Nuclear Magnetic Resonance

  • Donald F. H. Wallach
  • Richard J. Winzler


The nuclei of many atoms constitute spinning charges, whose oscillating electric fields induce localized magnetic moments, which can be oriented in an applied magnetic field. Absorption of electromagnetic radiation of appropriate frequency (range 1–220 MHz) can raise the potential energy of the nuclei, forcing realignment of their magnetic moments in the applied field. Nuclear magnetic resonance (NMR) utilizes this and closely related phenomena, essentially measuring the energy required for realignment. Its physical principles have been rigorously treated (e.g., 1–2), and excellent reviews are available on its application to biological molecules in general (e.g., 3) and to lipids (e.g., 4). Here we shall limit comment mainly to the utility of NMR in the study of model and biomembranes, stressing that this technique, like infrared spectroscopy and optical activity measurements, mirrors primarily certain properties of intrinsic membrane components. Specifically, NMR signals the mobility of various nuclei.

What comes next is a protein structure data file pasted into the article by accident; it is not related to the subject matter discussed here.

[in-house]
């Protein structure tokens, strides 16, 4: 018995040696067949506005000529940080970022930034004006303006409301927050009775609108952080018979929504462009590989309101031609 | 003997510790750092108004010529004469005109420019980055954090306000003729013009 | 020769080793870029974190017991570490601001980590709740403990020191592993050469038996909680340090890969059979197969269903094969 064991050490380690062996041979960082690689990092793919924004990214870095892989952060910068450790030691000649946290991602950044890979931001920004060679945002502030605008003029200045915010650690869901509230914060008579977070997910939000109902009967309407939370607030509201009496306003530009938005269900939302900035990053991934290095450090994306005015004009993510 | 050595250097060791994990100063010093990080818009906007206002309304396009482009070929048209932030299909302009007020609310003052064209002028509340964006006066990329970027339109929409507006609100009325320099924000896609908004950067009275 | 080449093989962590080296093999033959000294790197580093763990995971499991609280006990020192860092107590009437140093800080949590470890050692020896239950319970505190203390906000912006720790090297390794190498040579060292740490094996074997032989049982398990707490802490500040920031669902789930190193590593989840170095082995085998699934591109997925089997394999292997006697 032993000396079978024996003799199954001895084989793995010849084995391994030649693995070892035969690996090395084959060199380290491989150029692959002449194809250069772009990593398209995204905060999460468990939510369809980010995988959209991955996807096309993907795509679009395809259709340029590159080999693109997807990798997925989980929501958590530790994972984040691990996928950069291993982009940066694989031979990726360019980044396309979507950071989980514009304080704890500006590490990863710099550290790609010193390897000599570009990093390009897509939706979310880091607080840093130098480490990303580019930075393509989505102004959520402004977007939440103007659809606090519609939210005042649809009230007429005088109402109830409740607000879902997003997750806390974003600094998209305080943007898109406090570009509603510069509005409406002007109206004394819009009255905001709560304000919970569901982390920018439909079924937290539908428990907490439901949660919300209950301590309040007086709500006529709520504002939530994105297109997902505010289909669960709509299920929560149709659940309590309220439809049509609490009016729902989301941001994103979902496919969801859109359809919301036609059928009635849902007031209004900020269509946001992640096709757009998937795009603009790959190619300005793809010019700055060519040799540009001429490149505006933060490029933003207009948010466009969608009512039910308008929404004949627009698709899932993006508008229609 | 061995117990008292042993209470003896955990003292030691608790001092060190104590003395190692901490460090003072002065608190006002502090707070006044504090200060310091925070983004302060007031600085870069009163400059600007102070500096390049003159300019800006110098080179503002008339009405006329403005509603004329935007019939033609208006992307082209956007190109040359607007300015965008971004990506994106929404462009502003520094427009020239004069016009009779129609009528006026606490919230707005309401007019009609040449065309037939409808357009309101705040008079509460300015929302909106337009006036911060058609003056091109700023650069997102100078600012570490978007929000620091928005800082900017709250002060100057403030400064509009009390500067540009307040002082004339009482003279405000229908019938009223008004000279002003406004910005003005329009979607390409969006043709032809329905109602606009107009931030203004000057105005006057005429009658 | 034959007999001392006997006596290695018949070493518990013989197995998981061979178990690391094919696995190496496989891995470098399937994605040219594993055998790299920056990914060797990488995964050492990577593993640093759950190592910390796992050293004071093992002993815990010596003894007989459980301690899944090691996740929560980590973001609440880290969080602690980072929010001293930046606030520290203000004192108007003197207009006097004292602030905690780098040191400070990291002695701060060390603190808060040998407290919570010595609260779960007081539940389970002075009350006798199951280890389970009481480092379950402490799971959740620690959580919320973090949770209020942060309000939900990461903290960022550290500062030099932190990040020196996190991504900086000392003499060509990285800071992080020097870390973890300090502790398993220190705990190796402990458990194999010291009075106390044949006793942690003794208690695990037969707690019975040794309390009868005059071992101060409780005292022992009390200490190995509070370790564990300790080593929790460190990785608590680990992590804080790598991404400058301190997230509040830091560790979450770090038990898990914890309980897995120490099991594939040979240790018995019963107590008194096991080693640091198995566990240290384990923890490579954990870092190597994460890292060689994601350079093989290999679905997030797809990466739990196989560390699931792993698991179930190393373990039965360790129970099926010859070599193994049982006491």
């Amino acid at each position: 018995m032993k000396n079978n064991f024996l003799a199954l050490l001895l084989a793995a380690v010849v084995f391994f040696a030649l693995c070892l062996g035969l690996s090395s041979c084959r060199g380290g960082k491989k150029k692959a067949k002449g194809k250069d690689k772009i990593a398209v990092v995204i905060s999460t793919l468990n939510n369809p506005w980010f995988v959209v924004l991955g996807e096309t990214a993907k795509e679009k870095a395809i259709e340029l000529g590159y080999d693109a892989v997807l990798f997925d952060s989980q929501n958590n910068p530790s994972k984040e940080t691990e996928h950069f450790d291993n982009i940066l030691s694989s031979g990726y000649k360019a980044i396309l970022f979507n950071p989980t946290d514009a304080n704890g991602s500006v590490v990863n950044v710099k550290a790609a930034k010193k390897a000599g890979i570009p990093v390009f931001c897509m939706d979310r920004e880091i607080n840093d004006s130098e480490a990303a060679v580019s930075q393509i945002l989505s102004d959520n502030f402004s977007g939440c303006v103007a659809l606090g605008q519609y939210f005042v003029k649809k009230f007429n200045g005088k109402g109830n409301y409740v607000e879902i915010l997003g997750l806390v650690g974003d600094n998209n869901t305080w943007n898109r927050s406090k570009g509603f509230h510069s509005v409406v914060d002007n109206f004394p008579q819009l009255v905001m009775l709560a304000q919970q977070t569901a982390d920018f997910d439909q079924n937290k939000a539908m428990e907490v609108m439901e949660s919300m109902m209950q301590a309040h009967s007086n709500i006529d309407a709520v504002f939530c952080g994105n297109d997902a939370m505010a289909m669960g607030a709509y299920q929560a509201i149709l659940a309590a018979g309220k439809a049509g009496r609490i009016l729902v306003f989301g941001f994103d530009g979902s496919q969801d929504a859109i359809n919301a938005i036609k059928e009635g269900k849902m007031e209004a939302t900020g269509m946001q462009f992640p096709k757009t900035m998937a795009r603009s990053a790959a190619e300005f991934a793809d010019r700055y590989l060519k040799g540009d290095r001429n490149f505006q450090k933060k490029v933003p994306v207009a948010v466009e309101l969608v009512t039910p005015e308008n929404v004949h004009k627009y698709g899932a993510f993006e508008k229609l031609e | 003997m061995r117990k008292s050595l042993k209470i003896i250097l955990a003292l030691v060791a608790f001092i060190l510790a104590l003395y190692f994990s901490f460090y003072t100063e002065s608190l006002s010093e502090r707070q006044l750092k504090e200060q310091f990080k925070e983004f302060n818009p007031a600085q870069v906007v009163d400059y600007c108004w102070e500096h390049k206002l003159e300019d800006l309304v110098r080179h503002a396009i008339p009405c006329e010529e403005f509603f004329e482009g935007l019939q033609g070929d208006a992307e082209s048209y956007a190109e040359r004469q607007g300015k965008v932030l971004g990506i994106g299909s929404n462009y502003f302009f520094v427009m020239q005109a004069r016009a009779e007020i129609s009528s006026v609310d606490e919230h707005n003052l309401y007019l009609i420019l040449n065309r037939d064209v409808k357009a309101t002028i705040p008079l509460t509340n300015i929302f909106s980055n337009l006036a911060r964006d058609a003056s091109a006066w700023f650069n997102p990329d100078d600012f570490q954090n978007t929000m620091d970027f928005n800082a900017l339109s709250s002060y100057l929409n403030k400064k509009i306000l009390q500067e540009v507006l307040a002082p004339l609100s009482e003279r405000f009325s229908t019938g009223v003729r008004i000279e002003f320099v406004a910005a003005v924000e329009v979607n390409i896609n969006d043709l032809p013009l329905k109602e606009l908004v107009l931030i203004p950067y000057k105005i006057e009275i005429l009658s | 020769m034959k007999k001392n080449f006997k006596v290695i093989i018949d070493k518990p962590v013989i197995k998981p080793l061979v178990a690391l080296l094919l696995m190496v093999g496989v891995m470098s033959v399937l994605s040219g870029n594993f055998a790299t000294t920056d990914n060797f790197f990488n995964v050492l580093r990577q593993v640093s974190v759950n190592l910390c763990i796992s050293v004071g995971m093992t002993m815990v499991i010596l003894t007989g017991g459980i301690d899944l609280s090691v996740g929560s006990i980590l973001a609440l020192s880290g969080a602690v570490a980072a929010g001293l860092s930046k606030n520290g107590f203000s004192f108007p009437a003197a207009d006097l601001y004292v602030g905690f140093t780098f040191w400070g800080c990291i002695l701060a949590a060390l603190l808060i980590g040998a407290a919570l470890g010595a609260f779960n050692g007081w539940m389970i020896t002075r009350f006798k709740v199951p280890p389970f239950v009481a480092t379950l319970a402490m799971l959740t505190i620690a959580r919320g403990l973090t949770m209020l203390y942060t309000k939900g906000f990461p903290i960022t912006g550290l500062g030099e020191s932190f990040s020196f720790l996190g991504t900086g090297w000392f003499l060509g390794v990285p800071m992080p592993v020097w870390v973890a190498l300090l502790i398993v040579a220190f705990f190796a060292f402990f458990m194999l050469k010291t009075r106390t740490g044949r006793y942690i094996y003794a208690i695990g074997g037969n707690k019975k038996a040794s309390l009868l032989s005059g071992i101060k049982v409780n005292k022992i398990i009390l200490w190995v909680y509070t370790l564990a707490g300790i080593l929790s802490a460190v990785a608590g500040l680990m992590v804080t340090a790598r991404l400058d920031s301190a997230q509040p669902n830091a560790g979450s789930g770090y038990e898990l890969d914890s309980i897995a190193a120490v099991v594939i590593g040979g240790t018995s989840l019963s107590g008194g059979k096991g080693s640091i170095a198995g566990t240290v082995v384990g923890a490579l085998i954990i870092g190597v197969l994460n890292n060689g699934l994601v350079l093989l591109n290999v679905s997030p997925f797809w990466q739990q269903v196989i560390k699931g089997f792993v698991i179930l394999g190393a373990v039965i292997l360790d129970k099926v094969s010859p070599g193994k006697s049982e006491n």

Proton Magnetic Resonance Sodium Dodecyl Sulfate Proton Magnetic Resonance Spectrum Acyl Chain Erythrocyte Membrane 
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© Springer-Verlag New York Inc. 1974

Authors and Affiliations

  • Donald F. H. Wallach
  • Richard J. Winzler

There are no affiliations available

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